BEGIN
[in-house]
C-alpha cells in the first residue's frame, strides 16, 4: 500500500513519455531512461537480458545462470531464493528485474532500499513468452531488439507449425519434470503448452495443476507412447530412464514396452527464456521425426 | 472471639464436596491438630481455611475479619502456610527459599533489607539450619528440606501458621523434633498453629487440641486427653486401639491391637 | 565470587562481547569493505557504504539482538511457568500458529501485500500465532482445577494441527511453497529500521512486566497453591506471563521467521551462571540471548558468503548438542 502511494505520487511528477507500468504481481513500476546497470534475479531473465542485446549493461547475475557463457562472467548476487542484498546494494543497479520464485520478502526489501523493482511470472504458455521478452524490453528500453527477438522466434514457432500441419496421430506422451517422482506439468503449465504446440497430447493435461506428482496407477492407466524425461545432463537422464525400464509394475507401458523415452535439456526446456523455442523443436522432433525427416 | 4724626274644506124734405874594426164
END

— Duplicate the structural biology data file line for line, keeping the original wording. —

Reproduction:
[in-house]
C-alpha cells in the first residue's frame, strides 16, 4: 500500500513519455531512461537480458545462470531464493528485474532500499513468452531488439507449425519434470503448452495443476507412447530412464514396452527464456521425426 | 472471639464436596491438630481455611475479619502456610527459599533489607539450619528440606501458621523434633498453629487440641486427653486401639491391637 | 565470587562481547569493505557504504539482538511457568500458529501485500500465532482445577494441527511453497529500521512486566497453591506471563521467521551462571540471548558468503548438542 502511494505520487511528477507500468504481481513500476546497470534475479531473465542485446549493461547475475557463457562472467548476487542484498546494494543497479520464485520478502526489501523493482511470472504458455521478452524490453528500453527477438522466434514457432500441419496421430506422451517422482506439468503449465504446440497430447493435461506428482496407477492407466524425461545432463537422464525400464509394475507401458523415452535439456526446456523455442523443436522432433525427416 | 4724626274644506124734405874594426164